Minnesota workers are entitled to employment protections under both federal and state laws. In many aspects of employment law, Minnesota is a progressive state, with state laws offering additional prohibitions against certain types of workplace discrimination. The distinction between federal and state laws can be of minimal importance to employees who simply benefit from whichever coverage applies and provides the most workplace protections.
The type of law does become significant when a workplace violation occurs, however, because an aggrieved employee typically must file an administrative claim either with the Minnesota Department of Human Rights or the Equal Employment Opportunity Commission. For example, when an employee believes an employer violated a provision of the Minnesota Human Rights Act, the claim might be filed with the MDHR. An employment discrimination involving federal law, in contrast, might be filed with the EEOC.
When a claim of discrimination in the workplace is brought under both federal and state employment laws, the MDHR and EEOC may share jurisdiction. In such event, an employee often may file a charge with either agency, which will count as a cross-filing with the other agency. Only one of the agencies, however, will investigate the claim and make a finding.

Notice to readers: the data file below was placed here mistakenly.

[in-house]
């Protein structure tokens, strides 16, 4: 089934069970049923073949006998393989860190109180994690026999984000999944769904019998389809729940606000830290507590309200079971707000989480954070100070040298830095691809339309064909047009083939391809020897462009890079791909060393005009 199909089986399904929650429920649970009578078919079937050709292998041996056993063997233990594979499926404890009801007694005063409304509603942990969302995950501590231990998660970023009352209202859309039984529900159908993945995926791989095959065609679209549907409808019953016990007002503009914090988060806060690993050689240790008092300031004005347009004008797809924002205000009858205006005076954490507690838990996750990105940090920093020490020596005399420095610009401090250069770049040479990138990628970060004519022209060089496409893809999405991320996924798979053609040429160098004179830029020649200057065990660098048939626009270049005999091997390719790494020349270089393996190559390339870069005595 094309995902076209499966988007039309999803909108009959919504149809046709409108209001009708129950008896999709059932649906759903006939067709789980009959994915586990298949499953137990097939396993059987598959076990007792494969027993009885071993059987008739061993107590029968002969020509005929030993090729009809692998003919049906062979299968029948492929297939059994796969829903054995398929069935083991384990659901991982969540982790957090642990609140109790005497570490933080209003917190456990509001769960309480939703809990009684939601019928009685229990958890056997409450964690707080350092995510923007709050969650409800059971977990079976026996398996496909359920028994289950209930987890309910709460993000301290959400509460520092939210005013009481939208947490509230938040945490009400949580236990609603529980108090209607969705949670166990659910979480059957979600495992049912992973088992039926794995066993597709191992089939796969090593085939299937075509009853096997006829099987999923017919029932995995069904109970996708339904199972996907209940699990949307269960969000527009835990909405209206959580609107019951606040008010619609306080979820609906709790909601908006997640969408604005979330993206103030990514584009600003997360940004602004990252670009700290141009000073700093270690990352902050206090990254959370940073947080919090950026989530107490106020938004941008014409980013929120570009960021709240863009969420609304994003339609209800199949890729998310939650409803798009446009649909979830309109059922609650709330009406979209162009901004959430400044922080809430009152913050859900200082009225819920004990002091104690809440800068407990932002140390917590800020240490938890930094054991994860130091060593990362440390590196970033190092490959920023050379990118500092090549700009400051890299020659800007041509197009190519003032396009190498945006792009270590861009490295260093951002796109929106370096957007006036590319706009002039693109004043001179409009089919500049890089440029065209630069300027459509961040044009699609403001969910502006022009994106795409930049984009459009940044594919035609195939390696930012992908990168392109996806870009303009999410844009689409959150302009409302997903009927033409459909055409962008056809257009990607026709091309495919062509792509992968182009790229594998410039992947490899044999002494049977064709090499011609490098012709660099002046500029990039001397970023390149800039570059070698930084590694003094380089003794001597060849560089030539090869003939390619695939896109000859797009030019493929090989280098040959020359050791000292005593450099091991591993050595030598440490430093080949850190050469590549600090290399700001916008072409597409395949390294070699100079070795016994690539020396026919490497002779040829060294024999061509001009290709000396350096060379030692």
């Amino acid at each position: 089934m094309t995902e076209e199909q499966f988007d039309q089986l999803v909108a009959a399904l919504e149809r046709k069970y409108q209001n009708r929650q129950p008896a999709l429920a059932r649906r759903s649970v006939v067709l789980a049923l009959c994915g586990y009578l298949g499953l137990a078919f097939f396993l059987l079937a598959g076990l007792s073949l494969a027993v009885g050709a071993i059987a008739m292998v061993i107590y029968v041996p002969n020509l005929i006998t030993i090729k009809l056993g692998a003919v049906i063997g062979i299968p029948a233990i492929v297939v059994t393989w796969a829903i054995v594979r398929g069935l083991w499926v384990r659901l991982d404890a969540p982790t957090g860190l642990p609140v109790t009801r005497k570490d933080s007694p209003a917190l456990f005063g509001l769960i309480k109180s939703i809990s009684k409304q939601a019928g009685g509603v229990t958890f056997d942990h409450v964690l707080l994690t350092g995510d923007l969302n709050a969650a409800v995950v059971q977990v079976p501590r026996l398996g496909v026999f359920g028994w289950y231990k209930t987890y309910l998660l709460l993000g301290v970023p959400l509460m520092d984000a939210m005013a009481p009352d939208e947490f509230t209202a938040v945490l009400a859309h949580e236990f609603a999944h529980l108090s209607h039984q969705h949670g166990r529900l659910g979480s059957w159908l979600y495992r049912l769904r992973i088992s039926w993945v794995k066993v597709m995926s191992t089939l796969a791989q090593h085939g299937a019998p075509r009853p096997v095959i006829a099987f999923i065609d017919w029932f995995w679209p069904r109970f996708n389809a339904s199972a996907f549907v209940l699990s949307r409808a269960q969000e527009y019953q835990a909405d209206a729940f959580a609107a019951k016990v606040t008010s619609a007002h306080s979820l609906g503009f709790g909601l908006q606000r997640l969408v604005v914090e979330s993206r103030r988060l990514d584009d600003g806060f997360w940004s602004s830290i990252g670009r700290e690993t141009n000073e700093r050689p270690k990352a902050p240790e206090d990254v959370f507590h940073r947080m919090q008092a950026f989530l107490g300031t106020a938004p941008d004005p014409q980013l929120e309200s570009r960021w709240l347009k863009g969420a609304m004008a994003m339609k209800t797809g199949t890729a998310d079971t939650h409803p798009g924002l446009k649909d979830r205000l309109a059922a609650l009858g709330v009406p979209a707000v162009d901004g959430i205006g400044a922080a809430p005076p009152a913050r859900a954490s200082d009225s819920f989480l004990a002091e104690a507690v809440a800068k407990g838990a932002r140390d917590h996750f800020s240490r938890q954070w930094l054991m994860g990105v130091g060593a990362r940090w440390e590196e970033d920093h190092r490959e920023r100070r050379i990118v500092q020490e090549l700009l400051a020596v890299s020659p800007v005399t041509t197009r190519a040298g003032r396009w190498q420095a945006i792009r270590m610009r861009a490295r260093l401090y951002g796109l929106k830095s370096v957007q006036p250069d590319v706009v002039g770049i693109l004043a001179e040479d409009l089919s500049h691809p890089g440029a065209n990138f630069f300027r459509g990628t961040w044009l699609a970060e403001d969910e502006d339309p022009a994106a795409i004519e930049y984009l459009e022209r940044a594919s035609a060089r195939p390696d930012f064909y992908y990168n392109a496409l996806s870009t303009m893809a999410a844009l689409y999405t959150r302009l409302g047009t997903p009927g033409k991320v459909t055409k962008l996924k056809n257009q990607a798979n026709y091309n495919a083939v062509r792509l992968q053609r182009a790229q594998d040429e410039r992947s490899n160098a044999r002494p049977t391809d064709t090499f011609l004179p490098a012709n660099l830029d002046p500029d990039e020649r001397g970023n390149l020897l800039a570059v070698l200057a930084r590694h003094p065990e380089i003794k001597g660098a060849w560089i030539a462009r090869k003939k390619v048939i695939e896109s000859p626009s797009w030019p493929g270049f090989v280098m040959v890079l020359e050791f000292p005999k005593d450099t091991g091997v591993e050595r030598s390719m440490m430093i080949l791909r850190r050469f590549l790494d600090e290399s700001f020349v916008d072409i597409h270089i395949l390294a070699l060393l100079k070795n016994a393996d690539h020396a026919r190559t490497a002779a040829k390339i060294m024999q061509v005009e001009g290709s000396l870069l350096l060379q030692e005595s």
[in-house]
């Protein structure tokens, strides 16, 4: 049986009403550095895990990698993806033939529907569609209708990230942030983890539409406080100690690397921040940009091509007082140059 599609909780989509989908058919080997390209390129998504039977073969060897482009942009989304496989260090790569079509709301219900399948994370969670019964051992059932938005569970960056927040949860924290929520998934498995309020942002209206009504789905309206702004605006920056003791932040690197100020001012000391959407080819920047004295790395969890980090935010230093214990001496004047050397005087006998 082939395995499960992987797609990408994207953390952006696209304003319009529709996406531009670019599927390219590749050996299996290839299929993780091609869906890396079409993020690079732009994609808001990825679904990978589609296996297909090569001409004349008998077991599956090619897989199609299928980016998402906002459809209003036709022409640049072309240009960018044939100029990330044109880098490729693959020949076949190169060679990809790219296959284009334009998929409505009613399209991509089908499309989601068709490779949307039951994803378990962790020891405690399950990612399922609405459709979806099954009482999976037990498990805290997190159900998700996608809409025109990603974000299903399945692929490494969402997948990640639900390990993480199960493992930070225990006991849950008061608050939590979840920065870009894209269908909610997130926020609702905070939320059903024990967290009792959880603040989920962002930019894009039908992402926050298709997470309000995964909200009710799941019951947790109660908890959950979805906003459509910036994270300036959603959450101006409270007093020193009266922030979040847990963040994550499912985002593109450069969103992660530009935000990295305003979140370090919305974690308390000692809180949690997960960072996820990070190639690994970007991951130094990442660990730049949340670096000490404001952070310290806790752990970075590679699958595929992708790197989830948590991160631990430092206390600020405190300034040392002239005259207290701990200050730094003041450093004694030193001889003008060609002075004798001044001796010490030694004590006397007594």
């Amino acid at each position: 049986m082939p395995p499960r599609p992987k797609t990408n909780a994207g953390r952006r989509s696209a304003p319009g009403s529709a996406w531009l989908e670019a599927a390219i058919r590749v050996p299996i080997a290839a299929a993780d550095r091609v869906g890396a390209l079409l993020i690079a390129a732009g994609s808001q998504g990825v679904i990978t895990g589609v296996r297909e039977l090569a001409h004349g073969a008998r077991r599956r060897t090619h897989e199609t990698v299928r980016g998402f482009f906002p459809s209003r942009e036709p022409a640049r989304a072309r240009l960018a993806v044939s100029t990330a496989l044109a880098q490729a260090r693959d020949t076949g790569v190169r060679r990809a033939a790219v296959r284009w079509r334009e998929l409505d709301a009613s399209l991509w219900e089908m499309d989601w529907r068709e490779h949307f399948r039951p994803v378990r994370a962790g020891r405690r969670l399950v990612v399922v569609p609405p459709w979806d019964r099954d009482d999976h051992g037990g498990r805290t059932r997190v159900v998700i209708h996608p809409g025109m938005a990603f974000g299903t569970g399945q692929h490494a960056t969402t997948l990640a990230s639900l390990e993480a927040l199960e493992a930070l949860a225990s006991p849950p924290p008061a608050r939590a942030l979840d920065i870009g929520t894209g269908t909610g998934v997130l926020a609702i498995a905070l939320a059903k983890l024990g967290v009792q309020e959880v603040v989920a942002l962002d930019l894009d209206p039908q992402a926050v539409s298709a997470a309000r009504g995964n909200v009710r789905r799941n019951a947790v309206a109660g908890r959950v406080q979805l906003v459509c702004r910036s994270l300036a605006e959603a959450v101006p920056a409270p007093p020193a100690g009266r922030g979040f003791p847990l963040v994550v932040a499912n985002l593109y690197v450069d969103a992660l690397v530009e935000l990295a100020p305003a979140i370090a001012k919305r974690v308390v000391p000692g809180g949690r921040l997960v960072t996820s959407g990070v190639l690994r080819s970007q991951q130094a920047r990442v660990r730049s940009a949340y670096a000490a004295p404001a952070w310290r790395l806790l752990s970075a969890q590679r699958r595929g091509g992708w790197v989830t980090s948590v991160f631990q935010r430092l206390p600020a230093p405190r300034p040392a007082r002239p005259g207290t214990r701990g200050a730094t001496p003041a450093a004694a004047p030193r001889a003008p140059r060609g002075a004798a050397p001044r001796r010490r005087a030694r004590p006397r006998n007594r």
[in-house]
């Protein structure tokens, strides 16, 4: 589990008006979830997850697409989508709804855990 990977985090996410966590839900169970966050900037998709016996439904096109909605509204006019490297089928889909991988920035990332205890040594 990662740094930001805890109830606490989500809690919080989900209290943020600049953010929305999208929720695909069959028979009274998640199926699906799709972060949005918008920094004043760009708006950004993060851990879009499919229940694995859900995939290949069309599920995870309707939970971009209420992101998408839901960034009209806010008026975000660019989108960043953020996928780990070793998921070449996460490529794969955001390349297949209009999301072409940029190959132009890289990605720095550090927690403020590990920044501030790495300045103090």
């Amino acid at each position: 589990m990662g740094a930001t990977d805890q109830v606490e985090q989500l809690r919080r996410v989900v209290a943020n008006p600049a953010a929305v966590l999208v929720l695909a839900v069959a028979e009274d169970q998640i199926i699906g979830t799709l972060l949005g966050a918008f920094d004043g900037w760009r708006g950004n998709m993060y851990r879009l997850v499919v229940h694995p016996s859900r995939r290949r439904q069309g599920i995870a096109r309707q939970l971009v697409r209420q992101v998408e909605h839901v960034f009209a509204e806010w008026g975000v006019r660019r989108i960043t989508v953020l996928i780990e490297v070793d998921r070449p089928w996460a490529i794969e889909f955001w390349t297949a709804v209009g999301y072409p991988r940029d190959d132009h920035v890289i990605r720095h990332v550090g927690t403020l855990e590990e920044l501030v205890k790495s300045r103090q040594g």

Since an employment discrimination claim typically begins with an agency finding, workers rely on those personnel to issue a prompt determination. However, MDHR recently released a report showing a substantial backlog of employment discrimination cases. Of the 842 pending cases, 169 were more than one year old. The report also indicates that the average claim takes almost one year to close.
A representative of the state agency reports that Gov. Mark Dayton’s proposed budget may provide for the hiring of two additional employees. In the meantime, an experienced employment law attorney may have additional strategies to help victims of discrimination in the workplace streamline a path to justice.
Source: kstp.com, “Minn. Discrimination Case Backlog Weighing Down Judicial System,” Stephen Tellier, Feb. 22, 2013.